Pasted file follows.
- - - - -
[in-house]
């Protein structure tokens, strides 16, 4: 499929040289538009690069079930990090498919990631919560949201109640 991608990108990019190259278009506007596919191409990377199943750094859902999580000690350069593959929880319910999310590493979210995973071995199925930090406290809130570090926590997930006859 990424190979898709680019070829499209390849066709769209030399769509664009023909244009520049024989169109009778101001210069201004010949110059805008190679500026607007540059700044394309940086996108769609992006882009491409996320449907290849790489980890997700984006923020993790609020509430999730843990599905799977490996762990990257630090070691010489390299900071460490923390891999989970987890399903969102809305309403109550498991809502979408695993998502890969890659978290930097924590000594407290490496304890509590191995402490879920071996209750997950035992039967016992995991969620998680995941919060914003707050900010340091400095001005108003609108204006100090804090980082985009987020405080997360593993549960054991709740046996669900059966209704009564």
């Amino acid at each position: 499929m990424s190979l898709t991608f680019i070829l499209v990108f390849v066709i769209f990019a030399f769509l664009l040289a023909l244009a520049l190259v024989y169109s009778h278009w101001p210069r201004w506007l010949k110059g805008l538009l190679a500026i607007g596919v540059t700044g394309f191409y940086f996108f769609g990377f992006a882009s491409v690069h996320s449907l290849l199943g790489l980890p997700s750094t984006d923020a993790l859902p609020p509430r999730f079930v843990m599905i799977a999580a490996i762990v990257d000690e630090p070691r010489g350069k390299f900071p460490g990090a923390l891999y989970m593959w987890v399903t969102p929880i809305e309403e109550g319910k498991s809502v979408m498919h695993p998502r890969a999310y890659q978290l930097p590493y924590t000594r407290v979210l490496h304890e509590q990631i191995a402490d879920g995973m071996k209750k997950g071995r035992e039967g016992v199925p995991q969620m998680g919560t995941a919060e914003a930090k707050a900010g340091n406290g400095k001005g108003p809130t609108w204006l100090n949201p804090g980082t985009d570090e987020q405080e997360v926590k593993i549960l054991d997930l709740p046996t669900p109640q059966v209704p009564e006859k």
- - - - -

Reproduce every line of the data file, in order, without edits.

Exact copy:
[in-house]
């Protein structure tokens, strides 16, 4: 499929040289538009690069079930990090498919990631919560949201109640 991608990108990019190259278009506007596919191409990377199943750094859902999580000690350069593959929880319910999310590493979210995973071995199925930090406290809130570090926590997930006859 990424190979898709680019070829499209390849066709769209030399769509664009023909244009520049024989169109009778101001210069201004010949110059805008190679500026607007540059700044394309940086996108769609992006882009491409996320449907290849790489980890997700984006923020993790609020509430999730843990599905799977490996762990990257630090070691010489390299900071460490923390891999989970987890399903969102809305309403109550498991809502979408695993998502890969890659978290930097924590000594407290490496304890509590191995402490879920071996209750997950035992039967016992995991969620998680995941919060914003707050900010340091400095001005108003609108204006100090804090980082985009987020405080997360593993549960054991709740046996669900059966209704009564």
């Amino acid at each position: 499929m990424s190979l898709t991608f680019i070829l499209v990108f390849v066709i769209f990019a030399f769509l664009l040289a023909l244009a520049l190259v024989y169109s009778h278009w101001p210069r201004w506007l010949k110059g805008l538009l190679a500026i607007g596919v540059t700044g394309f191409y940086f996108f769609g990377f992006a882009s491409v690069h996320s449907l290849l199943g790489l980890p997700s750094t984006d923020a993790l859902p609020p509430r999730f079930v843990m599905i799977a999580a490996i762990v990257d000690e630090p070691r010489g350069k390299f900071p460490g990090a923390l891999y989970m593959w987890v399903t969102p929880i809305e309403e109550g319910k498991s809502v979408m498919h695993p998502r890969a999310y890659q978290l930097p590493y924590t000594r407290v979210l490496h304890e509590q990631i191995a402490d879920g995973m071996k209750k997950g071995r035992e039967g016992v199925p995991q969620m998680g919560t995941a919060e914003a930090k707050a900010g340091n406290g400095k001005g108003p809130t609108w204006l100090n949201p804090g980082t985009d570090e987020q405080e997360v926590k593993i549960l054991d997930l709740p046996t669900p109640q059966v209704p009564e006859k």